Zakia Sultana, Md. Abdul Mannan, Md. Matiul Islam, Md. Monirul Islam

Doi: 10.26480/fabm.02.2022.53.62

This is an open access article distributed under the Creative Commons Attribution License CC BY 4.0, which permits unrestricted use, distribution, and reproduction in any medium, provided the original work is properly cited

Cashew (Anacardium occidentale L.) remained underexploited in Bangladesh, though it is a vital crop in many countries. This study was conducted to reveal the present scenario, explore the prospects, and identify the problems of cashew cultivation in Bangladesh. Data were collected from randomly selected 63 cashew-producing farmers from three hilly districts, Rangamati, Bandarban and Khagrachhari, under the Chittagong division of Bangladesh, using a structured interview schedule from February to April 2019. The majority of the farmers (65.1%) owned medium-size farms (1.01-3ha) and about half of them (46.0%) belonged to the higher annual income (>1,50,000 BDT; equivalent to 1,750.55 USD) group. The cashew yield was medium (1.40 to 1.80t ha-1) and an individual tree yield ranged from 3 to 8 kg with an average of 6.24 kg. More than two-thirds (68.3%) of the farmers earned 1,20,001-1,80,000 BDT ha-1 from cashew cultivation with an average of 1,68,000 BDT (equivalent to 1,960.62 USD). An average of 0.89 ha of land could still be taken under cashew cultivation. The net profit potential of 8,34,242 BDT ha-1 (equivalent to 9,706.69 USD) is possible from cashew cultivation which is much higher than other crops. The farmers confronted low (79.4%) to medium (20.6%) problems and among the 16 identified problems, ‘lack of processing for nut and apple’ was the most serious severe problem, followed by ‘lack of quality seeds or seedlings. The findings suggest that the government should take initiatives to overcome the prevailing problems regarding cashew cultivation.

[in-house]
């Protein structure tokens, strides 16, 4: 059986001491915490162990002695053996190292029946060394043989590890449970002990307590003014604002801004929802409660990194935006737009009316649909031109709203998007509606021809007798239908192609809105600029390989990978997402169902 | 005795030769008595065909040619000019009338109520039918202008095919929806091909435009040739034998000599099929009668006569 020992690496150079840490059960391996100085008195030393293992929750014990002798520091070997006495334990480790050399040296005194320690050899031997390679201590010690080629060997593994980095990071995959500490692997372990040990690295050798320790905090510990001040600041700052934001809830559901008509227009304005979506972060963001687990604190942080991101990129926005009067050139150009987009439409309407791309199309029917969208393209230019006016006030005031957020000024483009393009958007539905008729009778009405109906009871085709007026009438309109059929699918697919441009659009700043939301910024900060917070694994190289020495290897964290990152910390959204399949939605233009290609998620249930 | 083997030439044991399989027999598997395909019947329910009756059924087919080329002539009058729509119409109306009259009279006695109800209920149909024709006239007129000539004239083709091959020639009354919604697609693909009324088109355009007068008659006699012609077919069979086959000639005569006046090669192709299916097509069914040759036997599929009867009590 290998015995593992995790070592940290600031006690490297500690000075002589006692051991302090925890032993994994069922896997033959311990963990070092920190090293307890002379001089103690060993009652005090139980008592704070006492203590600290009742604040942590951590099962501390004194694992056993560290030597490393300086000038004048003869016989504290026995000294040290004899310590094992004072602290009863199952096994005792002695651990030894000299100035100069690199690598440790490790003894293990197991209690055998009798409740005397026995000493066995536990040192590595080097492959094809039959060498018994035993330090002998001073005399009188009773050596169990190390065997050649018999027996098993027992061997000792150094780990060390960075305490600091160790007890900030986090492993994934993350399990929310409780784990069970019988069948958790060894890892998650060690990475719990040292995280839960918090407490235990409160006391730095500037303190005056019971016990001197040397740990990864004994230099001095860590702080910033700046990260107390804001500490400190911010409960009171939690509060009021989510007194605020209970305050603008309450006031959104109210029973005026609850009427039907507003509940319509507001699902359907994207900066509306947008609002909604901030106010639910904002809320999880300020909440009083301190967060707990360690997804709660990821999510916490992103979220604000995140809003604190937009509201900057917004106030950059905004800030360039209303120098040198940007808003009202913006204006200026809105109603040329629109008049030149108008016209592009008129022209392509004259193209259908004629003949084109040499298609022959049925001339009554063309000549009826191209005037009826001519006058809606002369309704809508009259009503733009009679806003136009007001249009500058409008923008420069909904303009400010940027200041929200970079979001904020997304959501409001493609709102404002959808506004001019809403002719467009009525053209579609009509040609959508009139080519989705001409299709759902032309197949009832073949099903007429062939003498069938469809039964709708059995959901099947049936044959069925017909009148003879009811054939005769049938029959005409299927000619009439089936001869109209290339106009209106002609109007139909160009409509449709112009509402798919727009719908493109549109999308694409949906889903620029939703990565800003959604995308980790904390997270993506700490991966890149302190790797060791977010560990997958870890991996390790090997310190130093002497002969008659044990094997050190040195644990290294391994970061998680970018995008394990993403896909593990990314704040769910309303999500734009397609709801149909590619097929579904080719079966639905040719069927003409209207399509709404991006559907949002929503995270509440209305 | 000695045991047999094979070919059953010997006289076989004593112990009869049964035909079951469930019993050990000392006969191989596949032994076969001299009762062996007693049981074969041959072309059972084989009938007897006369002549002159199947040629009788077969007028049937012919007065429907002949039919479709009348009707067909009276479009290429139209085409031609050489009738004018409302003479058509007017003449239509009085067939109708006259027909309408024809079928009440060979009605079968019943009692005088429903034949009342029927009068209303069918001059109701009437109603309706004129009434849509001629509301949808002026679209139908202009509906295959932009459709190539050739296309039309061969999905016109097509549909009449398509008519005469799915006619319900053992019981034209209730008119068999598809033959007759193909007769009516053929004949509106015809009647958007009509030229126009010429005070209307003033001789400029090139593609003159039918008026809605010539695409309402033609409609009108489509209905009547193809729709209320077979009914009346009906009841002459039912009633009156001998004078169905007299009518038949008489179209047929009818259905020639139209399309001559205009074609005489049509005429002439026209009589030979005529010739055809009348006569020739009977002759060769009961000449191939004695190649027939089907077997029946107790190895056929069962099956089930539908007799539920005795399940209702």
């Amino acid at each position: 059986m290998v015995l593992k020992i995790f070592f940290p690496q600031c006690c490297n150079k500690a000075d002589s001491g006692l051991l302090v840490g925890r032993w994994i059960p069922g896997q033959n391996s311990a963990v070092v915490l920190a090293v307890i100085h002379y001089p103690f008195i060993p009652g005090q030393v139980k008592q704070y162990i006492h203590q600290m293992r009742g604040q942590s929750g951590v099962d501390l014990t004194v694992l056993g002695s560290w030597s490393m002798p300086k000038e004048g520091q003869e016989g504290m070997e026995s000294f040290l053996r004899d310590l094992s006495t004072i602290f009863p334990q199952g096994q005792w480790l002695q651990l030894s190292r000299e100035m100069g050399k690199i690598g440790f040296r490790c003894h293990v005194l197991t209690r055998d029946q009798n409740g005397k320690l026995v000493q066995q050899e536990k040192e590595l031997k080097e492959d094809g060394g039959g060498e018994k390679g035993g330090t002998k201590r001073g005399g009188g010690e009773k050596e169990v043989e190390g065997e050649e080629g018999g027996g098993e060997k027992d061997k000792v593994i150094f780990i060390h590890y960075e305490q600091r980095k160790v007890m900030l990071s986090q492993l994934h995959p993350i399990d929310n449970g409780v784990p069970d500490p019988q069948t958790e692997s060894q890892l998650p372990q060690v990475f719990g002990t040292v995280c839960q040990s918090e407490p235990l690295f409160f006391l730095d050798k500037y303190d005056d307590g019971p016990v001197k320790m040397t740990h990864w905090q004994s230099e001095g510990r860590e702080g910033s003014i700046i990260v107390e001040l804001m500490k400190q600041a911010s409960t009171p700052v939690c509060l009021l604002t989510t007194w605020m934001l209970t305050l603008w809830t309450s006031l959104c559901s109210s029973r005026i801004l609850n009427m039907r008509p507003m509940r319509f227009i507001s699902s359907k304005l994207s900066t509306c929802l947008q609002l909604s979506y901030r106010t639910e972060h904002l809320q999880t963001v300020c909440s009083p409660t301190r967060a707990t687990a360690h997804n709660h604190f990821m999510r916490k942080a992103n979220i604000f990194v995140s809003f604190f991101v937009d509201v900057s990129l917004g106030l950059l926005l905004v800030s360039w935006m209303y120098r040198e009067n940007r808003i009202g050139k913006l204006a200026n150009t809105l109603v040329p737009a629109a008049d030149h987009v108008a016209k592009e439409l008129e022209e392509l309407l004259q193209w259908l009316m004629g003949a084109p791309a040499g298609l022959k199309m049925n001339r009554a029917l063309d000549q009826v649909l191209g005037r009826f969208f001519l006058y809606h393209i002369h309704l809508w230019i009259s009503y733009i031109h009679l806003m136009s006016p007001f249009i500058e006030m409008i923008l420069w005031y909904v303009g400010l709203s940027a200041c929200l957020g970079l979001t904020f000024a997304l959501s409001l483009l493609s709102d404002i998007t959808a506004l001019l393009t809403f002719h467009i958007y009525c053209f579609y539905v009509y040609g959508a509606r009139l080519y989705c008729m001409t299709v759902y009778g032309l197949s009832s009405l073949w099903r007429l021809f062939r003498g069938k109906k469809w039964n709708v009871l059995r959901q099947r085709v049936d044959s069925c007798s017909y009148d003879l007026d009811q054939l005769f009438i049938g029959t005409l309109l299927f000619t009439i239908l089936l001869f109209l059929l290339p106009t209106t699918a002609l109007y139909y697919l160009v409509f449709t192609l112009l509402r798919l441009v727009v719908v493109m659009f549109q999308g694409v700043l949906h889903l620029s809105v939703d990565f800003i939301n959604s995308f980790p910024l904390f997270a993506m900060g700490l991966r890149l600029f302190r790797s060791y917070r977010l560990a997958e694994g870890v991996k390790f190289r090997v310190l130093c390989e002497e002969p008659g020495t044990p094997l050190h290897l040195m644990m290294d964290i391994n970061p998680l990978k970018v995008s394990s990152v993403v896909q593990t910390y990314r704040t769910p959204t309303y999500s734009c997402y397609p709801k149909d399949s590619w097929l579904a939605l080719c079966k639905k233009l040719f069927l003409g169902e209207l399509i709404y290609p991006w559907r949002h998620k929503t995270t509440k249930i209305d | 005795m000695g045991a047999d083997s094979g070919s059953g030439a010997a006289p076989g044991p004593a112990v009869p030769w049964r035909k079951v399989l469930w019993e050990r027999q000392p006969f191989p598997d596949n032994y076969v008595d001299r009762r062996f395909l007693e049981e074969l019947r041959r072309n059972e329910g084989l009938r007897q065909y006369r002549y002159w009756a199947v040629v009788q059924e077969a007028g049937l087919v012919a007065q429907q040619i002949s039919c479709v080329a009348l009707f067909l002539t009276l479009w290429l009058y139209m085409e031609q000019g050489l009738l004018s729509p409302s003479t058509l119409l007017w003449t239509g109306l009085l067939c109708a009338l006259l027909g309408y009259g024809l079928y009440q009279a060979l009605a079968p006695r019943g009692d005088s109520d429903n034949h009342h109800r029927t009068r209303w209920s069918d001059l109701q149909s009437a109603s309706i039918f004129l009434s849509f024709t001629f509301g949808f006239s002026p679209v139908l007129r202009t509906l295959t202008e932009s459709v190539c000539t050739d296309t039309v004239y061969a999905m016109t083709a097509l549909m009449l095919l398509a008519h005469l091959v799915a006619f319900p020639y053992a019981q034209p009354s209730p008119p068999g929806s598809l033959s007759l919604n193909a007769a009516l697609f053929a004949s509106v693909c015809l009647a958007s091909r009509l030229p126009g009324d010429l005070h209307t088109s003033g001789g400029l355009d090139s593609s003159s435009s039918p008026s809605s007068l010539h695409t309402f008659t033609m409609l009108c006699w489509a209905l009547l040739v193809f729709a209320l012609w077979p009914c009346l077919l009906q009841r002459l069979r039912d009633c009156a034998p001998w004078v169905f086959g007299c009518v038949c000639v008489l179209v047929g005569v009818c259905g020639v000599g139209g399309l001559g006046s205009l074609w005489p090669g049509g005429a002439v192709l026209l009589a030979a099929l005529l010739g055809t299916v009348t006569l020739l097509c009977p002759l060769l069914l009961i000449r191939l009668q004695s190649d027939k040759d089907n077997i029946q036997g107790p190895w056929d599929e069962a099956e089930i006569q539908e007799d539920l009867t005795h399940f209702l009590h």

Pages 53-62
Year 2022
Issue 2
Volume 3